What pharmaceutical agents would you treat with, if at all? If you choose to treat with a prescription, please include the Rx, Sig, and dispensed amount, as well as how many refills you would offer.
It is essential to realize that though some people might argue that some drugs are okay to take during pregnancy, the fact remain that there is no cough medicine that is safe to take during pregnancy(Skolnik, 2012, p.41).If possible, it is worthy avoiding taking medicines during pregnancy so as to protect the growing fetus. However, because the patient in this case insists on taking a drug for the dry cough that she is experiencing. In this case I would prescribe benzocaine. This is because this drug does into get deep into the blood system meaning that it does not put pregnant women in the risk of losing her pregnancy.
Rx
Benzocaine – 4%
Hydrocortisone 3.5%
Aquaphor qs ad 40 g
Ft & M. ointment
Sig: Apply the medicine as required
Refill (1). Signature..
If this patient had a history of drug-seeking behavior, how would it impact your decision today?
If the patient requesting codeine has had a history of seeking drugs, it is the high time that the patient minimizes the level of drug consumption bearing in mind that at this time the patient is pregnant. It is also important to know from the patient whether they are allergic to certain drugs so as to understand the best drug that can be used to treat the dry cough that is facing this patient.
What do the evidence-based guidelines say about management? How will you incorporate these guidelines into your management of this patient?
Evidence based guidelines say that is through evidence that one is able to determine some of the unhealthy lifestyles that a given patient lives in. In this case, if the patient has a history of drug seeking it is important to explain to the patient some of the impacts of the compounds that are found in some drugs to the body system so as to help the patient decide whether there are going to continue with the drug seeking behavior or vice versa.
Response to patient? If the patient is 5, 35, 65 years, or pregnant?
Vitamins are okay to take. Vitamin supplements can be taken at any age because they boost body health in many cases. However, the amount and type of drug is dependent on the body condition and the age of the patient. For 5 years and 65 year-olds vitamins rich in Vitamin C is more necessary because the antibodies begin to weaker at 65 while antibodies are still in the growth process at 5-years old.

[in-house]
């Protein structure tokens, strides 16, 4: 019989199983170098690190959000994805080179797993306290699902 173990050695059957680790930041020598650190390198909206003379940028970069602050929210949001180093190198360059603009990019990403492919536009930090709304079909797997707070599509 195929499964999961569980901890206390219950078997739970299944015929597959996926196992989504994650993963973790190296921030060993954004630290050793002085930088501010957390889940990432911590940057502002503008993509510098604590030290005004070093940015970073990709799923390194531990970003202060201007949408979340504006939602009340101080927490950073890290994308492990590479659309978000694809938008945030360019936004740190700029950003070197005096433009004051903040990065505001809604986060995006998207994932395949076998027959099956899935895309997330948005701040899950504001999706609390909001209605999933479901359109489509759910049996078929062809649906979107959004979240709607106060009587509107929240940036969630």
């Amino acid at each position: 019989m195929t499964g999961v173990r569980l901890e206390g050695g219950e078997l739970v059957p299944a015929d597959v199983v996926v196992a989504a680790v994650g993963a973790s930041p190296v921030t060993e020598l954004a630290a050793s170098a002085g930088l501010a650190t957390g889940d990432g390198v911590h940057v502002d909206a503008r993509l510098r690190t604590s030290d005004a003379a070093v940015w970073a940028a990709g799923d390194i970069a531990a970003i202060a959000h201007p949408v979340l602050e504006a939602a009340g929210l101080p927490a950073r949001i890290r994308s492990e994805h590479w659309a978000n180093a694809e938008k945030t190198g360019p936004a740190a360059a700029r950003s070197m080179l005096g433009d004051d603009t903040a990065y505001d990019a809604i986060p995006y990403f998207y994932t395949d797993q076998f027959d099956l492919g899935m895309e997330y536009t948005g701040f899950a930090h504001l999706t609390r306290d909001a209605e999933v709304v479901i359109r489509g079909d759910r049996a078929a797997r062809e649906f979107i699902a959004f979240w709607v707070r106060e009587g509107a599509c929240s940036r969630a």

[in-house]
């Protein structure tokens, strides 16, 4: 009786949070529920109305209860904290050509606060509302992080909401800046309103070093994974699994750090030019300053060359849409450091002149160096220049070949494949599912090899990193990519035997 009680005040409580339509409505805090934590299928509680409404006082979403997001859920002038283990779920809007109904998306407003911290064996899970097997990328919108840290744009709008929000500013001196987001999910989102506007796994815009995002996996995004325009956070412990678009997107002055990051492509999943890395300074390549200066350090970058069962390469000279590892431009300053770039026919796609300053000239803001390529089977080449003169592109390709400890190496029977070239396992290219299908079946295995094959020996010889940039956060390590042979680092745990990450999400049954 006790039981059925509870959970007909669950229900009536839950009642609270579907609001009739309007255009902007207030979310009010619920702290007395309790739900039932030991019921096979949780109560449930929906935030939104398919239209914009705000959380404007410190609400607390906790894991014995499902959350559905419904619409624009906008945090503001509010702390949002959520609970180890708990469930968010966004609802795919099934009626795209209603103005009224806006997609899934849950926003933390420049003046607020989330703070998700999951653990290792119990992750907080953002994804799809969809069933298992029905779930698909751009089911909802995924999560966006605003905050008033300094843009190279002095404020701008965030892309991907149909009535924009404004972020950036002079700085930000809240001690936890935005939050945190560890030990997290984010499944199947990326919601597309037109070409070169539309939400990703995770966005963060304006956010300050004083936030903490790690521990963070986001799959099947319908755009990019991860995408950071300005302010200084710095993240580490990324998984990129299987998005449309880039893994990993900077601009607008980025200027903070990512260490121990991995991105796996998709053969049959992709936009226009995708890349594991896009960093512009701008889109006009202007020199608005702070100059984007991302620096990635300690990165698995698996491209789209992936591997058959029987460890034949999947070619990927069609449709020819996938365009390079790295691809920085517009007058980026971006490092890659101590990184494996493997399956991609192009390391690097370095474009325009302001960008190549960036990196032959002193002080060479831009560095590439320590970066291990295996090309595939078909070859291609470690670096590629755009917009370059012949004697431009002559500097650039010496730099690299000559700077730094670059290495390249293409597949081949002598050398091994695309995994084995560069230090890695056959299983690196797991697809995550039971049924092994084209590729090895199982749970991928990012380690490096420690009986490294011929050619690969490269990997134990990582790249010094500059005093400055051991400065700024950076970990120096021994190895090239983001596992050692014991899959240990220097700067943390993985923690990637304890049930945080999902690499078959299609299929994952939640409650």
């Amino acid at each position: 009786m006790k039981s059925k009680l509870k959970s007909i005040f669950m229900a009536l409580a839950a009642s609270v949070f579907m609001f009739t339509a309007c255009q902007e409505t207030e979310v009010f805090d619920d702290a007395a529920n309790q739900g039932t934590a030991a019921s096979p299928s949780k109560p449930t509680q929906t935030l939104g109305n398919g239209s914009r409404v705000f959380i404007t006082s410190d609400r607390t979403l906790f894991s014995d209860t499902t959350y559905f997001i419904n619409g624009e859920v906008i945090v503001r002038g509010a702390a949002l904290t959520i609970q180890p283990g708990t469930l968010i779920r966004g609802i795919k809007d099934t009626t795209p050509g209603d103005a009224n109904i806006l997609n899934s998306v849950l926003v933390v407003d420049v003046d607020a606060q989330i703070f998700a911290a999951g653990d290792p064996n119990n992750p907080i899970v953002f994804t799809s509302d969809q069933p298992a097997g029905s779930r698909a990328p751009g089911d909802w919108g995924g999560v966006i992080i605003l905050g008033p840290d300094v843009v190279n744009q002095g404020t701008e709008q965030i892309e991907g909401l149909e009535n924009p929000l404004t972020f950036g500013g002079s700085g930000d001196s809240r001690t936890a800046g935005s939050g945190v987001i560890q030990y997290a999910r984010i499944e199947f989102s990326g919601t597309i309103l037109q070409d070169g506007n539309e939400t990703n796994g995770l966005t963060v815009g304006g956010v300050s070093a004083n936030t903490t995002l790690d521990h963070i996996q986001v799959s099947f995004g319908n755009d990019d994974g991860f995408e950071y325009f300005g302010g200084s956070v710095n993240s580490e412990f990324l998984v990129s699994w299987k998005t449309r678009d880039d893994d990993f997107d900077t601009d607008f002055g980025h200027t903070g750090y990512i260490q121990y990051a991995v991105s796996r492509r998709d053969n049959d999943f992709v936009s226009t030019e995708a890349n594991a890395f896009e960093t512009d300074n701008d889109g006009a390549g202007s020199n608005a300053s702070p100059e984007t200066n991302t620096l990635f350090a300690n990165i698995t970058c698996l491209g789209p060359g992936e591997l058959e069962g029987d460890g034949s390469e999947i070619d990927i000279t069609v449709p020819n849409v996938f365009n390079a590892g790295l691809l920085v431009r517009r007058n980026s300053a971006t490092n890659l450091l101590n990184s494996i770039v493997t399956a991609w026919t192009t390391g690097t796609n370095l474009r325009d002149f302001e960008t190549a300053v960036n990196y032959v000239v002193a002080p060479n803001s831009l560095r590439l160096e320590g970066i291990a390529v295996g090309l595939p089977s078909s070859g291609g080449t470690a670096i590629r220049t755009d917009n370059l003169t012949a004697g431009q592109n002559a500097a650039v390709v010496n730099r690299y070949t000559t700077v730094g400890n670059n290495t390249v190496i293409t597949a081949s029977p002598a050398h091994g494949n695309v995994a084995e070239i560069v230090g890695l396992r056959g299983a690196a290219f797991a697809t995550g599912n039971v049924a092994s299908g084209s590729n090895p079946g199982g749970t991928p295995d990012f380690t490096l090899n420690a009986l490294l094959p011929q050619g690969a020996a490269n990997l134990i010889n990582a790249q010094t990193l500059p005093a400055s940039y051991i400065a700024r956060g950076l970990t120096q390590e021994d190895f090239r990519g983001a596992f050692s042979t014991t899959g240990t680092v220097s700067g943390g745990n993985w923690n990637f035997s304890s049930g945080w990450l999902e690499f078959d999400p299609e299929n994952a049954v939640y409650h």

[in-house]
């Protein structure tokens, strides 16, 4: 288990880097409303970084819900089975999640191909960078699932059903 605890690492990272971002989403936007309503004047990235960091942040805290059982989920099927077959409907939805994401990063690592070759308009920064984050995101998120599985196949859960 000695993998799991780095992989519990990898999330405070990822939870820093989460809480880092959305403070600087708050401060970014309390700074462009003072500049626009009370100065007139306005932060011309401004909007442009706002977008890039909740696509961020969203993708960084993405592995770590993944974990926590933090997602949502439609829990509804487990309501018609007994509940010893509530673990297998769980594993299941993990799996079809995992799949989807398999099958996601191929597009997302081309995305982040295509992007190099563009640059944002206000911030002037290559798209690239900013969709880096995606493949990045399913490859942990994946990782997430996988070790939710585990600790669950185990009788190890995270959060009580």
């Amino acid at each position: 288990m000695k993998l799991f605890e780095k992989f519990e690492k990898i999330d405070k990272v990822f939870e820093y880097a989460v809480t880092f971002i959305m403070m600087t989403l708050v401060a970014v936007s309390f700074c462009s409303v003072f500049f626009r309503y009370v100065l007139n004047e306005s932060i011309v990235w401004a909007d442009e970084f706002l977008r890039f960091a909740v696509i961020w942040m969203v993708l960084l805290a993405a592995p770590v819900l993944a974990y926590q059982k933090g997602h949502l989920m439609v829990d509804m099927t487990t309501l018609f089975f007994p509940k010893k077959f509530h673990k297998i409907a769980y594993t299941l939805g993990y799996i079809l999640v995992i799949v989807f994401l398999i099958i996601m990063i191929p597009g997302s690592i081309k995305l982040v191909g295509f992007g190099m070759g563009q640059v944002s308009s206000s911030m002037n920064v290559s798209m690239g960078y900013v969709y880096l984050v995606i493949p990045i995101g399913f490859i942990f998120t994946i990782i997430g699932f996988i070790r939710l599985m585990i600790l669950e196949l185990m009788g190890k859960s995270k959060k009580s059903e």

What pharmaceuticals would you recommend?
For a 5 year old, I would highly recommend Vitamin C because it helps reduce incidences of cold which is among the illnesses that face many children at this age (Lacher, 2007, p.23). A 5 year old would require about 30 mg of Vitamin C in 24 hours. One of the vitamins that I would recommend is riboflavin. I would recommend Pantothenic acid for 35 and 65 years old. They should take about 165mg in a day. Pantothenic acid can also be taken by pregnant women because it has low risk.
What do evidence-based guidelines say about management? How is it incorporated in this case?
One thing that is important when administering vitamins is that the clinical practitioner has to assess the health status of the patient. This helps the practitioner in identifying some of the vitamin supplements are necessary to boost the immune system in a given way. Understanding the patient’s health status allows minimizes system reactions that might be experienced for instance pregnancy complications.
References
Barnes, K. (2003). Pediatrics: a clinical guide for nurse practitioners. New
York: Elsevier Limited.
Edmunds, M. W., & Mayhew, M. S. (2009). Pharmacology for the Primary Care
Provider. St Louis, Missouri: Mosby Elsevier Inc.
Lacher, B. E. (2007). Pharmaceutical calculations for the pharmacy technician.
Baltimore, MD: Lippincott Williams & Wilkens Inc.
Skolnik, R. (2012). Global Health. Burlington, MA: Jones & Bartlett Learning.
White, L. (2005). Foundations of Nursing. London, UK: Thomson Delmar Learning.